The history of the United States is riddled with conflicts and disagreements that often ended in violence. Among them, the bloodiest feud in American history was the Hatfield-McCoy feud that lasted for more than a decade.
The Hatfields and McCoys were two families that lived in West Virginia and Kentucky respectively, along the Tug Fork River. The feud began in 1865 during the American Civil War when Devil Anse Hatfield, the patriarch of the Hatfield family, deserted from his Confederate regiment. He was pursued by a Union soldier named Asa Harmon McCoy, who was also a distant relative of the McCoy family.
This incident led to a heated argument between Devil Anse Hatfield and Randolph McCoy, Asa’s father. The argument eventually turned violent when one of Devil Anse’s brothers stabbed Randolph McCoy repeatedly with a hunting knife. This incident sparked the beginning of one of the deadliest feuds in American history.
There were several reasons behind this long-standing feud between these two families. The primary reason was land ownership. Both families had disputes over land ownership along their shared border, which led to several court cases.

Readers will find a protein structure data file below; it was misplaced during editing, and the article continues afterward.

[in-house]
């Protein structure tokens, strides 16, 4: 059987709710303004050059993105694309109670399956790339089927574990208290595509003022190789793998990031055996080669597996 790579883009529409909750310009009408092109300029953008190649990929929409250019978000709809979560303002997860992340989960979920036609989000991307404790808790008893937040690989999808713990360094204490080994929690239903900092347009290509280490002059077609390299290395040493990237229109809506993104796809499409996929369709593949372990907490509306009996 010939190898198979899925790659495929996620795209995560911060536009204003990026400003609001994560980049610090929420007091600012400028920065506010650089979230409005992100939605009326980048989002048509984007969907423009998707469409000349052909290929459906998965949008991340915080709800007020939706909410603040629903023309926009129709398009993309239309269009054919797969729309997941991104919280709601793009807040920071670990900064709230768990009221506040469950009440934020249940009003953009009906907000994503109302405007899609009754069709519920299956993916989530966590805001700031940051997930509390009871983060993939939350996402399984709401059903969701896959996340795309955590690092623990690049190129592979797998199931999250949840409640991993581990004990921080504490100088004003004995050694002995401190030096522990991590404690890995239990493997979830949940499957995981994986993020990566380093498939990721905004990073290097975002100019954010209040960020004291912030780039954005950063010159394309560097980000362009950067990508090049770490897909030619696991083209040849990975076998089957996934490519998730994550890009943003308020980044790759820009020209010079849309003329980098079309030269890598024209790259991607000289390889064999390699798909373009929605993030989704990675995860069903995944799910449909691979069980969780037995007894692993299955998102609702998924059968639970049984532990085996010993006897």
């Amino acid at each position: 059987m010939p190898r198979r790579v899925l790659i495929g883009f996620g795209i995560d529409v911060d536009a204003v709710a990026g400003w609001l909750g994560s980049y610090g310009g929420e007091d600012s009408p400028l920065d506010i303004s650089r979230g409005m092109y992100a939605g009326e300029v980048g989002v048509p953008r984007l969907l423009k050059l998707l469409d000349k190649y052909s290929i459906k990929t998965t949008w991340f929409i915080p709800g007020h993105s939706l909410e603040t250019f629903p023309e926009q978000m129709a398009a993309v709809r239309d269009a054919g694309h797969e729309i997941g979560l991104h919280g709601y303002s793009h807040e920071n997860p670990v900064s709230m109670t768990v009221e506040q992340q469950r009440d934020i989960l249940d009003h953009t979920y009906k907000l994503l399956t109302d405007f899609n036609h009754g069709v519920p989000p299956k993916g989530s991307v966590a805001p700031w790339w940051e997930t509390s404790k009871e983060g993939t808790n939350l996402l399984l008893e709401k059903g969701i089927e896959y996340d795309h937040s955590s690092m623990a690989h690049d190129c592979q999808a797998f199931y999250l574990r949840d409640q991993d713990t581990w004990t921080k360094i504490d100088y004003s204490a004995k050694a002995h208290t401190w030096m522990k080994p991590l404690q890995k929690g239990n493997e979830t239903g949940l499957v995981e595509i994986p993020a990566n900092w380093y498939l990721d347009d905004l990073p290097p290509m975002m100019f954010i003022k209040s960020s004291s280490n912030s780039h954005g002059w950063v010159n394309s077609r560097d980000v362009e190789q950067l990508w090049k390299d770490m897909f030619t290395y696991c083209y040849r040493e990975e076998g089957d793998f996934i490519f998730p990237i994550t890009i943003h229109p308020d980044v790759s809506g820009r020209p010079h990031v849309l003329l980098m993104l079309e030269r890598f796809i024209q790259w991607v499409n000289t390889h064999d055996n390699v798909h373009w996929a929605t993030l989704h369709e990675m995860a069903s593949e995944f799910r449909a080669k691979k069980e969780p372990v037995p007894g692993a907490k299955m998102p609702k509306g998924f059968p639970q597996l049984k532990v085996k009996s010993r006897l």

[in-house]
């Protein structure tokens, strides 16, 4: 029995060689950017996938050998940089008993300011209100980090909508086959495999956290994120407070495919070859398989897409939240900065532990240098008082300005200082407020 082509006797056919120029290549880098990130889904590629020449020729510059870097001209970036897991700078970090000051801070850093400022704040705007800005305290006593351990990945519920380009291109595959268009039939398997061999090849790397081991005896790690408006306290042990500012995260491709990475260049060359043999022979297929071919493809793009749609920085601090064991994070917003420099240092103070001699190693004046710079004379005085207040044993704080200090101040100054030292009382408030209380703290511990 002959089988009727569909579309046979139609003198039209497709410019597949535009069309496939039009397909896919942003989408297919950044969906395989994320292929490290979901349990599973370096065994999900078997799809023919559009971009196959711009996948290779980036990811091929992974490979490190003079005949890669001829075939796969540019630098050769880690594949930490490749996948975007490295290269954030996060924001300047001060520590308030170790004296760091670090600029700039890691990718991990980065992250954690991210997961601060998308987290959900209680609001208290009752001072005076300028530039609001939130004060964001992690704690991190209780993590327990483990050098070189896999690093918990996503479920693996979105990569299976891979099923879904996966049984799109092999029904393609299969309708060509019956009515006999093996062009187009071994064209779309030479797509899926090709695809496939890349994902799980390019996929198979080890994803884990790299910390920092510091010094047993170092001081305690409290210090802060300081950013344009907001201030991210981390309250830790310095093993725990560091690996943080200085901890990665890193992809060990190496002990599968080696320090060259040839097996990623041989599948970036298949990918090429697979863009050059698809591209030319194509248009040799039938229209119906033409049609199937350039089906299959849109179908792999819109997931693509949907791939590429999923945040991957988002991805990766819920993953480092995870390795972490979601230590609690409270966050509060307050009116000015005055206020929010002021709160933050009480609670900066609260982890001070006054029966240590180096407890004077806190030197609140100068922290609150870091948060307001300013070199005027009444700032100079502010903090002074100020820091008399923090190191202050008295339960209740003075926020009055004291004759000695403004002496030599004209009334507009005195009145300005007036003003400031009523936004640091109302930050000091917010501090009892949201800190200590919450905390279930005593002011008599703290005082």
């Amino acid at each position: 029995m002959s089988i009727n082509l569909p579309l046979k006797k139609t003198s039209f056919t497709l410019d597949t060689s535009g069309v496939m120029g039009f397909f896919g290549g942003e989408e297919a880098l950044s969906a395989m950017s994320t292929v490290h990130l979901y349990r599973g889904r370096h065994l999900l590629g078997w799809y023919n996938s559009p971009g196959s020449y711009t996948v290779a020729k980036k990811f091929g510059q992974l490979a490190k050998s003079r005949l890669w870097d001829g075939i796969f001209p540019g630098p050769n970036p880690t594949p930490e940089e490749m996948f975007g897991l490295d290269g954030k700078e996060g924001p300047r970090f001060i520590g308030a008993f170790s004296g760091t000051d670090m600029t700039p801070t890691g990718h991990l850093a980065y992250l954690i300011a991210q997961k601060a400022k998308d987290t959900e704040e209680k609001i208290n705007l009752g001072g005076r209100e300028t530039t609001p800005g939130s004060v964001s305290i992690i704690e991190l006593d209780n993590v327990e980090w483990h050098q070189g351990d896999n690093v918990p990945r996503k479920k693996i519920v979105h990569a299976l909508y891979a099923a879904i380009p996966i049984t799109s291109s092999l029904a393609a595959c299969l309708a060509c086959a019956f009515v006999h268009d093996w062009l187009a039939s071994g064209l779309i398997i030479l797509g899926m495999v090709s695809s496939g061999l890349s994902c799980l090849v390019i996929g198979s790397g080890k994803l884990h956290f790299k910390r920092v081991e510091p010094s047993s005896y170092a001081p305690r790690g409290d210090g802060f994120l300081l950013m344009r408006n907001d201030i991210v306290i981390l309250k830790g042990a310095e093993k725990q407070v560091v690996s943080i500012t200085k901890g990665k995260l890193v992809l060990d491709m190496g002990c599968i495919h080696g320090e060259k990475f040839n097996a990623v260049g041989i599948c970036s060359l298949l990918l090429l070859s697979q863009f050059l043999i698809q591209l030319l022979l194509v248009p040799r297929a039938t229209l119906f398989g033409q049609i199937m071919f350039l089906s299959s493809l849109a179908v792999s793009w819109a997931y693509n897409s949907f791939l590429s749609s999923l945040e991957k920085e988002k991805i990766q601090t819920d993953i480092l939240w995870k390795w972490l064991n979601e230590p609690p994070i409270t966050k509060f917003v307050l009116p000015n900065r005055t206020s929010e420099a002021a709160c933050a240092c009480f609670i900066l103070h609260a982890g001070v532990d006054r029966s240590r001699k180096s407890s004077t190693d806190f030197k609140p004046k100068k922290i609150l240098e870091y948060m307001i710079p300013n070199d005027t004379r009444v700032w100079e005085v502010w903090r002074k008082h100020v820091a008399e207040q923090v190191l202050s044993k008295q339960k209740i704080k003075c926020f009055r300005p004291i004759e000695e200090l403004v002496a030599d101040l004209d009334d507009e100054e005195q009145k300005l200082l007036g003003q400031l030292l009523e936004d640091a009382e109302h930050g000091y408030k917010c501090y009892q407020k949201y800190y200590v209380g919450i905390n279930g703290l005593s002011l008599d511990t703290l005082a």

The second reason was personal grudges and revenge killings. Both families had members who were killed or injured by members of the other family.
The violence between these two families escalated quickly, leading to several murders on both sides. The Hatfields were known for their cunning tactics and guerrilla warfare methods, while the McCoys sought legal action against their rivals.
Some of the most notable incidents during this feud include:
- The New Year’s Night Massacre where three McCoy brothers were killed by members of the Hatfield family.
- The death of Ellison Hatfield (Devil Anse’s brother) at the hands of three McCoy brothers.
- The trial of Johnse Hatfield (Devil Anse’s son) for the murder of Roseanna McCoy (Asa’s daughter), which ended in a hung jury.
- The eventual capture and imprisonment of several members of both families.
The feud finally came to an end in 1891 when both families signed a treaty to end the violence. The treaty was signed in front of Kentucky Governor Simon Bolivar Buckner, who had threatened to send in the state militia if the violence continued.
Despite the treaty, however, there were still occasional outbreaks of violence between the two families. It wasn’t until the last surviving member of the feud, Devil Anse Hatfield, died in 1921 that the violence truly ended.
The Hatfield-McCoy feud is a tragic reminder of how disputes can quickly escalate into bloodshed. It’s estimated that more than a dozen people lost their lives during this feud and countless others were injured or displaced from their homes.
While it’s been over a century since this deadly feud ended, it still serves as a cautionary tale about the dangers of letting personal grudges and disputes spiral out of control.